There is an urgent need to reduce the carbon emissions associated with human activity while simultaneously removing excess carbon dioxide (CO2) from the atmosphere to protect the future of the planet. The Paris Agreement, which came into effect in 2016, aims to keep global warming to well below two degrees Celsius in comparison to pre-industrial levels but preferably below 1.5 degrees Celsius.
Image Credit: Tomas Rebro/Shutterstock.com
Achievement of this goal will not be a simple feat; it will require countries to work together to achieve climate neutrality by 2050. To get there, all industries, as well as individuals, must consider their activities and how they can sustainably change in order to release fewer greenhouse gases. Industries that are the world’s largest polluters will be the main focus of strategies to reduce net carbon emissions. Recent figures demonstrate that over a third of all man-made emissions are associated with food systems. Therefore, innovative processes are required to bring lasting change to the food industry.
Kiverdi has established a series of commercial solutions that promises a method of introducing carbon transformation into the food industry. Together, a team of scientists, engineers, and business leaders have leveraged NASA’s concepts that altered how food was produced on year-long space missions, converting the astronauts’ exhaled CO2 into food, into a new system that creates a circular economy - transforming carbon into food and everyday products rather than relying on the extraction of further resources from the planet.
Creating Circular Economies to Tackle Climate Change
Kiverdi’s story begins back in the 1960s when scientists at NASA were carefully considering how to provide astronauts with enough food for their year-long space mission. Given that weight is precious in space travel, and every gram taken out of the atmosphere has a significant impact on fuel consumption, the option to produce food in space rather than taking enough supplies onboard stood out as the best option. With limited resources to produce food in space, scientists came up with an innovative method of using single-cell organisms, known as hydrogenotrophs, that can convert CO2 into food.
With an abundance of CO2 available onboard in the form of the astronauts’ exhaled breath, the scientists developed a method of converting this resource into food. The team at Kiverdi realized that this system is not only beneficial for producing food in space with limited resources but it also presents an opportunity to tackle climate change by reducing the emissions of the food industry and setting up a circular economy whereby atmospheric CO2 can be converted into usable food products to feed the world’s growing population without demanding additional land for farming.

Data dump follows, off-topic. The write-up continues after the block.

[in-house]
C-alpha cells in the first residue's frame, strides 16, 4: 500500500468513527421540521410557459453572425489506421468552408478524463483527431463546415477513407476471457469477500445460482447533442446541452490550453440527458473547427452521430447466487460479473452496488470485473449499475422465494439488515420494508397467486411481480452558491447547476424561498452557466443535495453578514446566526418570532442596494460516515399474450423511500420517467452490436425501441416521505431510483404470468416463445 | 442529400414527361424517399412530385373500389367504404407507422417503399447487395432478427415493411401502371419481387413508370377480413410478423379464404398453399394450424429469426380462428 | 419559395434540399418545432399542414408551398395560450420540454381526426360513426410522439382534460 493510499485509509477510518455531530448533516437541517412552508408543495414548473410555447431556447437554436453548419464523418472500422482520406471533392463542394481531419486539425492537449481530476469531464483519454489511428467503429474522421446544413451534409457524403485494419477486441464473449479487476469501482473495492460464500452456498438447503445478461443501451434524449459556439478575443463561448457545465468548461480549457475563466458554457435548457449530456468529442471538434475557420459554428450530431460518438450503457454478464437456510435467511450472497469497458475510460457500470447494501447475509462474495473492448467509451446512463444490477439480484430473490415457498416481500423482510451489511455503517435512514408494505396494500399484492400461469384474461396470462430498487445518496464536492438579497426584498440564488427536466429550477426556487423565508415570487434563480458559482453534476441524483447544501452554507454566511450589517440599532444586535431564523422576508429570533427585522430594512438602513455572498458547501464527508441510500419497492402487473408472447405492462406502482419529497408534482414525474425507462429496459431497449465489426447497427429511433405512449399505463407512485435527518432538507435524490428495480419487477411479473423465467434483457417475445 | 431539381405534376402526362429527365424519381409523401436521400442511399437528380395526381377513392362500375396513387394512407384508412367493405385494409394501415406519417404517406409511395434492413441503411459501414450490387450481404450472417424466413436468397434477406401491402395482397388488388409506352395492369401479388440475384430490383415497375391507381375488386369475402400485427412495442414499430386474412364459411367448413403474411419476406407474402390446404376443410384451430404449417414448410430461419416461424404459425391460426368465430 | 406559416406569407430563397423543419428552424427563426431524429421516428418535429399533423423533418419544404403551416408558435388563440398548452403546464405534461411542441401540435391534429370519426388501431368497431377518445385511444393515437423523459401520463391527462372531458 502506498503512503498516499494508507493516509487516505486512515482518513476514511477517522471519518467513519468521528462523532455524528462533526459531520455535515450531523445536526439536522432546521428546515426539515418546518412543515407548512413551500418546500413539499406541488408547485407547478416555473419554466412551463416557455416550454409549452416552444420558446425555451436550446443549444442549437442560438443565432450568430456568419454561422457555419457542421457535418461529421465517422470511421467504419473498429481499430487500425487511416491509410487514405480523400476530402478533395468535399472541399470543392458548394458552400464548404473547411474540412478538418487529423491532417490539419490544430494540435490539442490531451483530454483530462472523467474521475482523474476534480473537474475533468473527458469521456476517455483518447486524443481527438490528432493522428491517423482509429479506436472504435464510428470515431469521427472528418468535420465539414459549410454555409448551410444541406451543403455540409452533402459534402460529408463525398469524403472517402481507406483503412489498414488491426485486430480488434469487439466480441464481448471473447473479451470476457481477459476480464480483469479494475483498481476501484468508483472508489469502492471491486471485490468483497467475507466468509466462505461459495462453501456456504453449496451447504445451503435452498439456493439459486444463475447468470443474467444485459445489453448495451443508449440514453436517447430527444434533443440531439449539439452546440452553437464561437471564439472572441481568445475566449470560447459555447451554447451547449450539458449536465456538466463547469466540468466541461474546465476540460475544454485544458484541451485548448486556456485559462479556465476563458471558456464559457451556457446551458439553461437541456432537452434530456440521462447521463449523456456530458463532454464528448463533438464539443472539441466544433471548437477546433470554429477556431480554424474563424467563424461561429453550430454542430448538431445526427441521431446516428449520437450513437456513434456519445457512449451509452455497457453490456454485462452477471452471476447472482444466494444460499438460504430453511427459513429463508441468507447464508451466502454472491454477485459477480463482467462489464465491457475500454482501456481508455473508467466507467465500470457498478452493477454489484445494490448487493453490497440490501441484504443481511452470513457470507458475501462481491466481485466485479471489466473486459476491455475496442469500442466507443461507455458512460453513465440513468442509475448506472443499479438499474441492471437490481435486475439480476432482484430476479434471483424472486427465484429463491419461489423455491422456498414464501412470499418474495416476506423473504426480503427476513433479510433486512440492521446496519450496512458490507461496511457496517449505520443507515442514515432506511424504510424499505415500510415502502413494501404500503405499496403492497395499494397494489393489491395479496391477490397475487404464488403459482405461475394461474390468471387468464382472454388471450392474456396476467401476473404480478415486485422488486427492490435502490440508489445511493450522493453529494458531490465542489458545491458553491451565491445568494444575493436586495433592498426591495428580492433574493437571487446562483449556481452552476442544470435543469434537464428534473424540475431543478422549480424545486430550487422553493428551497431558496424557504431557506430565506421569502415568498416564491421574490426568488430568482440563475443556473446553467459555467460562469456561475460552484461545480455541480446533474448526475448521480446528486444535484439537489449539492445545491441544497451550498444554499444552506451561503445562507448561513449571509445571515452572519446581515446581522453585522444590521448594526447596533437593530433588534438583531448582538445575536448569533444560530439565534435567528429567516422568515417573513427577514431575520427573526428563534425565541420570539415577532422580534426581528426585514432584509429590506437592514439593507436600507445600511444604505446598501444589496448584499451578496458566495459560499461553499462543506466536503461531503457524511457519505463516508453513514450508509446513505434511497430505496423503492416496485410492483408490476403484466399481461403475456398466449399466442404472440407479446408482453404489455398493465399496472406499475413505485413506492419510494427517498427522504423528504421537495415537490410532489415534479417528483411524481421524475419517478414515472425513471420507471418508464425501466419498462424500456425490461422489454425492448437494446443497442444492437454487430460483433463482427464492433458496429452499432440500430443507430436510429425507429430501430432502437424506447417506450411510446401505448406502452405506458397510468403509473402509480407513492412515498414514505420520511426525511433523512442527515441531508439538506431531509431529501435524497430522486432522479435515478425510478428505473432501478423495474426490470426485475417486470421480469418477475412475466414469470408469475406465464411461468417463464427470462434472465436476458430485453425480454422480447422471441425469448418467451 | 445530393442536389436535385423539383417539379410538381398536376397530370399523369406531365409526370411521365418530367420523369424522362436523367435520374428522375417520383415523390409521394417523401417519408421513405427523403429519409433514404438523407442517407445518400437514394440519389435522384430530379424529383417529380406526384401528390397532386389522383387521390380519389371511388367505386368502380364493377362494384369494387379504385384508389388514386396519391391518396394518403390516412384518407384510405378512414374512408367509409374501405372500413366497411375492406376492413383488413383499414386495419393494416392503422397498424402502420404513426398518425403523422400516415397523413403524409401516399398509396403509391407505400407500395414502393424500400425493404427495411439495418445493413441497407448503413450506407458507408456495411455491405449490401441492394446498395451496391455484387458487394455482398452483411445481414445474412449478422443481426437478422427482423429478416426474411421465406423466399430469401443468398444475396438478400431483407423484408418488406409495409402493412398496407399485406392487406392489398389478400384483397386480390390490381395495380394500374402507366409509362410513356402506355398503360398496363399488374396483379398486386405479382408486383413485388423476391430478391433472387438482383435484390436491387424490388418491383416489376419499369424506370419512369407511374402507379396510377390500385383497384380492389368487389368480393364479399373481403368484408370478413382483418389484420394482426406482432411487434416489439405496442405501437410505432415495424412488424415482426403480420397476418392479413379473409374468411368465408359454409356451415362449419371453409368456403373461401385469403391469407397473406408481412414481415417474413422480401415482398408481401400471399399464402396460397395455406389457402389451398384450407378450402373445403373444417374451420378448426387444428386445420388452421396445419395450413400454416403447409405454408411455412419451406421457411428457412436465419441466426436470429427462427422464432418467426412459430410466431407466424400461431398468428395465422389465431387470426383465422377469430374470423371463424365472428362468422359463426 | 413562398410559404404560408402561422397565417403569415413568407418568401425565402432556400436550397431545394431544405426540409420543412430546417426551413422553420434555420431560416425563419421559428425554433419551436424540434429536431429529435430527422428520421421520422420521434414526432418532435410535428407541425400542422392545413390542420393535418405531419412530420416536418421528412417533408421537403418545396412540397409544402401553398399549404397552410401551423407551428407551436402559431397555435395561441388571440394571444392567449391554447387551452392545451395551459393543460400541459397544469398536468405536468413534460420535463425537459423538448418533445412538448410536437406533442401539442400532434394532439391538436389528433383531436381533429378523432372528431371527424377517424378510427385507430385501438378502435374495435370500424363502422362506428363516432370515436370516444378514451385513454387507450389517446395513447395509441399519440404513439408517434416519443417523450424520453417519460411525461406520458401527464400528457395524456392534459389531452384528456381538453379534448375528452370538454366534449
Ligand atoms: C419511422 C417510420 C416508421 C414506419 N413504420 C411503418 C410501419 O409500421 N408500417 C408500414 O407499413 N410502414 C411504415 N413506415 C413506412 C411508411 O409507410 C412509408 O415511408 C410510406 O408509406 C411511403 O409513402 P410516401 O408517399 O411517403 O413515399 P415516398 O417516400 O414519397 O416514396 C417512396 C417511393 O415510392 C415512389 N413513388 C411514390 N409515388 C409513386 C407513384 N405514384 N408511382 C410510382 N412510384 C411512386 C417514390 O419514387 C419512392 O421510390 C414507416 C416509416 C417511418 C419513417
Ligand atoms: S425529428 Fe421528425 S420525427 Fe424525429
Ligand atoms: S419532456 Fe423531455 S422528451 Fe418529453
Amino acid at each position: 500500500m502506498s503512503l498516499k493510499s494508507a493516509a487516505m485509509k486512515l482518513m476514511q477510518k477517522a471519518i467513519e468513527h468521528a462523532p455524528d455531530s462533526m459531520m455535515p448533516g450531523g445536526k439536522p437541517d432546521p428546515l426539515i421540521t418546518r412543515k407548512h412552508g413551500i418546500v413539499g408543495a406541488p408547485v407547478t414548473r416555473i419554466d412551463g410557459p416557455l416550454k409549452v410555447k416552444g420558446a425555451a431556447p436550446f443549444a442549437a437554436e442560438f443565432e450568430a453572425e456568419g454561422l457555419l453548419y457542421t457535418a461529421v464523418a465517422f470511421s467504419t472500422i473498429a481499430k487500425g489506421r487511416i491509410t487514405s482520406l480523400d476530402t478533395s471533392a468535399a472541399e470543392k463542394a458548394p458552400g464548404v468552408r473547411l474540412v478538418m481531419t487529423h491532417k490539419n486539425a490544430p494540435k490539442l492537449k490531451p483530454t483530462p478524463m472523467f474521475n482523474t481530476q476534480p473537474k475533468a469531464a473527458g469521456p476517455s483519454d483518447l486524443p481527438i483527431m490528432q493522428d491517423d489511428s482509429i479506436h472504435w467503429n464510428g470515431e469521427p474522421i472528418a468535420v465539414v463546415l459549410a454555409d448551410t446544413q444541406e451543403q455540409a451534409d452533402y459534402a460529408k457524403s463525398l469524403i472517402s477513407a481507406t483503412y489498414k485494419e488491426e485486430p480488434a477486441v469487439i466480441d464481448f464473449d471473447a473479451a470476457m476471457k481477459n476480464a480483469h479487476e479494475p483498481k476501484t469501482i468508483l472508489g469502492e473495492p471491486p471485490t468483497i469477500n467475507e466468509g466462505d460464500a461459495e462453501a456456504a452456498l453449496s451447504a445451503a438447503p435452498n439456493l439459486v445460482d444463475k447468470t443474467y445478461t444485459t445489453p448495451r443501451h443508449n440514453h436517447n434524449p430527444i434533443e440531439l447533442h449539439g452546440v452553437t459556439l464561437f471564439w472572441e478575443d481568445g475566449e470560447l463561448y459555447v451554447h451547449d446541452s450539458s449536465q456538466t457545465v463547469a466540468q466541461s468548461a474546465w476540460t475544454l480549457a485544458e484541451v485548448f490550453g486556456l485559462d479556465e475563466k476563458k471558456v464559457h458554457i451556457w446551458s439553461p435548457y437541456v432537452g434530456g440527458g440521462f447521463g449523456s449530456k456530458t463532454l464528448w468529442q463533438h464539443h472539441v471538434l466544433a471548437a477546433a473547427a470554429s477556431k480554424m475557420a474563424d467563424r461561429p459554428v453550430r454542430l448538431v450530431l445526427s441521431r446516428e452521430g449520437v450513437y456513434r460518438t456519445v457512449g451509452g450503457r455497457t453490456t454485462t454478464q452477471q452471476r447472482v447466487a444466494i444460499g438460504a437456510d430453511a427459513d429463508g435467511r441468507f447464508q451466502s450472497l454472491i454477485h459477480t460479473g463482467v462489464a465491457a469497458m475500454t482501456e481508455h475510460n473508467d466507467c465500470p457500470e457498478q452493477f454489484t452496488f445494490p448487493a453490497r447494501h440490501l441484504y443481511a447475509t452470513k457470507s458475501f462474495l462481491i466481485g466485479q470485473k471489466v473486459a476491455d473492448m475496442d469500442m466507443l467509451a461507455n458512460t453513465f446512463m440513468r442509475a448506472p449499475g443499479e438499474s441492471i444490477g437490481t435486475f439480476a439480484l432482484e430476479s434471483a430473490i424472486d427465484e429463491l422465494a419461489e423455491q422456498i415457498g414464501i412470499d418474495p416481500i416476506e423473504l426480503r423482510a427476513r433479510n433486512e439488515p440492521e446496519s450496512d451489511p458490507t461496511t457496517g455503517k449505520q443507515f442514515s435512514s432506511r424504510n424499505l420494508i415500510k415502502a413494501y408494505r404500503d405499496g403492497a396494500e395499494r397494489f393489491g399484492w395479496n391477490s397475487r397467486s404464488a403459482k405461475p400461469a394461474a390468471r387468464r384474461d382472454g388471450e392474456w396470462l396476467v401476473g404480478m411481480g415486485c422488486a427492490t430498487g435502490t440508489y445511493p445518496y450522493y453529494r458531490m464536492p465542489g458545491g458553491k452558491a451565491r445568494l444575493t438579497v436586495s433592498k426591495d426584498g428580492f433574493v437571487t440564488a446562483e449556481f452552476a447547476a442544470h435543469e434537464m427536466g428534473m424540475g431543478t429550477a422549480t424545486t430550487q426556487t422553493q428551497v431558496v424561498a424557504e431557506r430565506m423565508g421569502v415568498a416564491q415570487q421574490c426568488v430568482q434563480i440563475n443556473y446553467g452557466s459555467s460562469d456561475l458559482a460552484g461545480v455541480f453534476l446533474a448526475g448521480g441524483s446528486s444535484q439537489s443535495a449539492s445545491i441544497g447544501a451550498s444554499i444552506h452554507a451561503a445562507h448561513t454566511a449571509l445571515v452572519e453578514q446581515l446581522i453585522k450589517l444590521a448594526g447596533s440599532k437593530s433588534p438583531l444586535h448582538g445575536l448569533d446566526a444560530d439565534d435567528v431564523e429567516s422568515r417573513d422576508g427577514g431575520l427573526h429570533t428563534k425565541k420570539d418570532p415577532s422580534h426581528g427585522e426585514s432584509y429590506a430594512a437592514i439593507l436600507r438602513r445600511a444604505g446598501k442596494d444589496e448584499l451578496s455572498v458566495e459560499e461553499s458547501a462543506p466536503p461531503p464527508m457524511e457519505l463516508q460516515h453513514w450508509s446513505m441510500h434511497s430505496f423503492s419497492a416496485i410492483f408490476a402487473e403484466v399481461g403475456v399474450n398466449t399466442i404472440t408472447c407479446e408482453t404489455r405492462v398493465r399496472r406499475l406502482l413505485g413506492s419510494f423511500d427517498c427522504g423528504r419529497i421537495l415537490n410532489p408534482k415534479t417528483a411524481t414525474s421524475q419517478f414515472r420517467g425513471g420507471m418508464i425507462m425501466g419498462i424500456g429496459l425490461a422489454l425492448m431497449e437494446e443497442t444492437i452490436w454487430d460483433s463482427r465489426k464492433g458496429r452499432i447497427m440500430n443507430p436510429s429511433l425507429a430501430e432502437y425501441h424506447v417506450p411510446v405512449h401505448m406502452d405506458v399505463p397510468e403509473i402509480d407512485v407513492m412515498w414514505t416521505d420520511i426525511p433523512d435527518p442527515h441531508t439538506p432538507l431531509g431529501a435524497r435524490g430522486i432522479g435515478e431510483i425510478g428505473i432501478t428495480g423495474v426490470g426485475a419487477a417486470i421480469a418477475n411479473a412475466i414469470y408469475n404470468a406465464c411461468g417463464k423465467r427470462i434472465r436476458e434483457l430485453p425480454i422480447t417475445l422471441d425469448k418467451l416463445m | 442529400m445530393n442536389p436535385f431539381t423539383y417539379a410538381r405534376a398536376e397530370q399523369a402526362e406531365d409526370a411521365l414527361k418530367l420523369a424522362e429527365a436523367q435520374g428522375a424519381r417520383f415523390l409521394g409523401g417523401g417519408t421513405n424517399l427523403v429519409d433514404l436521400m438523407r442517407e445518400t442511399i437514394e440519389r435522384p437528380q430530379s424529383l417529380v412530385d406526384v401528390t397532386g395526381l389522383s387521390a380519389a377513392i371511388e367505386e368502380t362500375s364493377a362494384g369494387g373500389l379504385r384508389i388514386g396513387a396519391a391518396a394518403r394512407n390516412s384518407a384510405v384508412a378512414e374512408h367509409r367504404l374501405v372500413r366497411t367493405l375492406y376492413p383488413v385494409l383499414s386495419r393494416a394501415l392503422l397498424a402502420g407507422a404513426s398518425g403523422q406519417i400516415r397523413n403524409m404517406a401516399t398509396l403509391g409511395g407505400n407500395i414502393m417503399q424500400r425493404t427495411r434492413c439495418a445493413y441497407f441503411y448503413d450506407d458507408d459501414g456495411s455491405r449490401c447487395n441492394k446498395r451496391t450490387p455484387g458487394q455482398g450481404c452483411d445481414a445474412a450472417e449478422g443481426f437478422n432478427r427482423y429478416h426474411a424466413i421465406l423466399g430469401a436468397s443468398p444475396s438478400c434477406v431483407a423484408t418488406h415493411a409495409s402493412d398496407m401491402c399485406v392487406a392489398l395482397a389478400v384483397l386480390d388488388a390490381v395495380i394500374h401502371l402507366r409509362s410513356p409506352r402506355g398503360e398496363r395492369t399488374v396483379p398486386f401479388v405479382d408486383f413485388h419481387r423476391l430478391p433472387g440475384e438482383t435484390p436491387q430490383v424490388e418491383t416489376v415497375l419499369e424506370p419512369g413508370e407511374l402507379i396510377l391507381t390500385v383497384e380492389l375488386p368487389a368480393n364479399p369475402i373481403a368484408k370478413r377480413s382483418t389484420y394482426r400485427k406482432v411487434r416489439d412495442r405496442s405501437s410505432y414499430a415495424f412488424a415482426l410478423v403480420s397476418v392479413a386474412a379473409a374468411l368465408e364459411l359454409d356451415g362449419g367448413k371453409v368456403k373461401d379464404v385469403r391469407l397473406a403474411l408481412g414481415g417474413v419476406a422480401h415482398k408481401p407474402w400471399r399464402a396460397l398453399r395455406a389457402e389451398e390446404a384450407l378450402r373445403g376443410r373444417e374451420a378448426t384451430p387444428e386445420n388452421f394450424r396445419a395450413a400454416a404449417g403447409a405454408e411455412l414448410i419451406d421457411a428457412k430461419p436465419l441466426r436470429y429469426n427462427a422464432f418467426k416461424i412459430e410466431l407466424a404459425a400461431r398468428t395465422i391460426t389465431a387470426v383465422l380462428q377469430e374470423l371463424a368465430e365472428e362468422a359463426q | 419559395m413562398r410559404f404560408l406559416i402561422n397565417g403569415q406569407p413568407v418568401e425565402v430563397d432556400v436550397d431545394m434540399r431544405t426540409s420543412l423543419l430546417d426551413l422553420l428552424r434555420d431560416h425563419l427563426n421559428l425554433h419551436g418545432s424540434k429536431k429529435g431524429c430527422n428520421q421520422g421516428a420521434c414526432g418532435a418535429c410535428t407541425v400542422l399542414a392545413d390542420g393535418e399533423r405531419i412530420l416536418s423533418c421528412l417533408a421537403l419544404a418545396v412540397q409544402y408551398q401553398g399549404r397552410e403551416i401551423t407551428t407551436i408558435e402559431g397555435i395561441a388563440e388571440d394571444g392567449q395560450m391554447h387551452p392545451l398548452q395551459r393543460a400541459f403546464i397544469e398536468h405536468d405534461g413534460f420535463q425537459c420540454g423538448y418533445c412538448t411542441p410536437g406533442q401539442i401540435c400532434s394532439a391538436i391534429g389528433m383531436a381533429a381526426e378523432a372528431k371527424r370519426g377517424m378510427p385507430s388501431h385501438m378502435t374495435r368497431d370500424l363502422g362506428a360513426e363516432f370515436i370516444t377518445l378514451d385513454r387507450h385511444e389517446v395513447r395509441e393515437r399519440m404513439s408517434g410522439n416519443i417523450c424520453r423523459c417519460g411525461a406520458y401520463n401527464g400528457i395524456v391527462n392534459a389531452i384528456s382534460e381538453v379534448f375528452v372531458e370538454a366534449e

Around 36 billion tons of CO2 are currently released into the Earth’s atmosphere each year. With Kiverdi’s systems, this abundance of greenhouse gas that threatens the future of the planet can be converted into something that is in increasing demand, a sustainable food source. Kiverdi has more than 46 patents for carbon transformation technology, either granted or pending.
Unreasonable Group: Converting CO2 into Useable Household Products | Lisa Dyson
Video Credit: Kiverdi, Inc./YouTube.com
Creating Meat from the Air
One area that these patents have been developed for is for the innovative concept of air-based foods, a game-changer in terms of alternative protein sources and food sources that do not rely on increasingly scarce farming space. The carbon transformation technology allows meat-style products to be created from the air we breathe. The technology is a world-first, marking the first time in history that scientists have been able to create a meat-style protein product from the air.
The benefits of air-based meat production vs actual meat production on the environment are plentiful. The process does not rely on agricultural land, water, sunlight, or other traditional resources. The revolutionary air-based meat is created using elements found in the air, which are combined with mineral nutrients and water. The process is powered by renewable energy, while a probiotic production process is used to convert the elements into a meat-style protein product fit for human consumption. The resultant air-based meat contains the same amino acid profile as meat products obtained from animals and is also high in B vitamins.
Kiverdi intends to reduce levels of atmospheric CO2 that are contributing to climate change, but it also wants to usher in a new era of sustainable food production, ensuring that the needs of our growing population can be supported long into the future.
Air-based protein is one of many solutions Kiverdi has established in its carbon transformation journey which aims to revolutionize our relationship with carbon, encourage circular economies across industries, and bring in sustainable change to tackle climate change.
It is likely that Kiverdi’s systems will play an important role in how we reduce the carbon footprint of multiple industries and it will likely inspire the development of further technologies that look to recycle carbon in meaningful ways.
References and Further Reading
Air Protein. (2019) Air Protein introduces the world’s first air-based food. [Online] Available at: https://www.airprotein.com/press-release
Kiverdi. Carbon transformation in action. [Online] Available at: https://www.kiverdi.com/about
Vetter, David. (2021) How Much Does Our Food Contribute To Global Warming? New Research Reveals All. Forbes. [Online] Available at: https://www.forbes.com/sites/davidrvetter/2021/03/10/how-much-does-our-food-contribute-to-global-warming-new-research-reveals-all/?sh=2584fcd227d7
United Nations Climate Change. The Paris Agreement. [Online] Available at: https://unfccc.int/process-and-meetings/the-paris-agreement/the-paris-agreement